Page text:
Hedge 218: Longer than /24’s

Most providers will only accept a /24 or shorter IPv4 route because routers have always had limited amounts of forwarding table space. In fact, many hardware and software IPv4 forwarding implementations are optimized for a /24 or shorter prefix length. Justin Wilson joins Tom Ammon and Russ White to discuss why the DFZ might need to be expanded to longer prefix lengths, and the tradeoffs involved in doing so.



Upcoming Training: BGP Policy

On July 21st I’ll be teaching BGP Policy over at Safari Books Online. From the description:

This course begins by simplifying the entire BGP policy space into three basic kinds of policies that operators implement using BGP—selecting the outbound path, selecting the inbound path, and “do not transit.” A use case is given for each of these three kinds, or classes, of policies from the perspective of a transit provider, and another from the perspective of a nontransit operator connected to the edge of the ‘net. With this background in place, the course will then explore each of the many ways these classes of policy may be implemented using local preference, AS Path prepending, various communities, AS Path poisoning, and other techniques. Positive and negative aspects of each implementation path will be considered.

Please register here.

My courses are going through a bit of updating, but I think August and September will be How the Internet Really Works, followed by an updated course on troubleshooting. I’m incorporating more tools into the course, including (of course!) ChatGPT. Watch this space for upcoming announcements.

Hedge 151: Cecilia Testart and the Value of the RPKI

If you advertise routes through a provider to the global Internet, you might be wondering if you should go through the trouble of registering in the RPKI and advertising ROAs. What is the tradeoff for the work involved in what seems like a complex process? Cecelia Testart joins Jeremy White and Russ White to discuss recent work in measuring the value of the RPKI.


It’s also worth reading Cecelia’s article on this topic.

Hedge 144: IPv6 Lessons Learned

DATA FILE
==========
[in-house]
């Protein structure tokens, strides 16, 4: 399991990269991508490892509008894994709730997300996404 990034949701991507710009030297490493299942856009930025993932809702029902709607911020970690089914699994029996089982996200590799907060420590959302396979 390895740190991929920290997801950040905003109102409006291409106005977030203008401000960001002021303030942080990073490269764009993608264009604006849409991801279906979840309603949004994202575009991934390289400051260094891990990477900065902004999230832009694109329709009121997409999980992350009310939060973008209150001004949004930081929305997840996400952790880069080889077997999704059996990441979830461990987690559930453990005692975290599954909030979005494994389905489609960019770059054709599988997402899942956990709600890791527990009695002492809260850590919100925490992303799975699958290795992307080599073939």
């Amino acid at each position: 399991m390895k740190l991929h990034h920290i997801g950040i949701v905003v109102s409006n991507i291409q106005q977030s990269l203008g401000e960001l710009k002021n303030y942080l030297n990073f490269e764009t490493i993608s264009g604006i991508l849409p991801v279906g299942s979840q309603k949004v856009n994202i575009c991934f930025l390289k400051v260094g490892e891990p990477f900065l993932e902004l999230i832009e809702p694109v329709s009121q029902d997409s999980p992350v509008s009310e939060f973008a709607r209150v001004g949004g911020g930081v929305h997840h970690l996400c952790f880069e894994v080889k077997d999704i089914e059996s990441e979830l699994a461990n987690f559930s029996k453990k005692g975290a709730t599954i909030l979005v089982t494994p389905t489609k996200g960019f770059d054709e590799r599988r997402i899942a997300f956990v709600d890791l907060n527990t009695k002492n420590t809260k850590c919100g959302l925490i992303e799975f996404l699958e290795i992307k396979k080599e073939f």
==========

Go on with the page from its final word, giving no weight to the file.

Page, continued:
We don’t often do a post-mortem on the development and deployment of new protocols … but here at the Hedge we’re going to brave these deep waters to discuss some of the lessons we can learn from the development and deployment of IPv6, especially as they apply to design and deployment cycles in the “average network” (if there is such at thing). Join us as James Harr, Tom Ammon, and Russ White consider the lessons we can learn from IPv6’s checkered history.


Route Servers and Loops

From the question pile: Route servers (as opposed to route reflectors) don’t change anything about a BGP route when re-advertising it to a peer, whether iBGP or eBGP. Why don’t route servers cause routing loops (or other problems) in a BGP network?

Route servers are often used by Internet Exchange Points (IXPs) to distribute routes between connected BGP speakers. BGP route servers

  • Don’t change anything about a received BGP route when advertising the route to its peers (other BGP speakers)
  • Don’t install routes received through BGP into the local routing table

Shouldn’t using route servers in a network—pontentially, at least—cause routing loops or other BGP routing issues? Maybe a practical example will help.

Assume b, e, and s are all route servers in their respective networks. Starting at the far left, a receives some route, 101::/64, and sends it on to b,, which then sends the unmodified route to c. When c receives traffic destined to 101::/64, what will happen? Regardless of whether these routers are running iBGP or eBGP, b will not change the next hop, so when c receives the route, a is still the next hop. If there’s no underlying routing protocol, c won’t know how to reach A, so it will ignore the route and drop the traffic. Even if there is an underlying routing protocol, c’s route to 101::/64’s route passes through b, and b isn’t installing any routing information learned from BGP into its local routing table (because it’s a route server). b is going to drop traffic destined to 101::/64.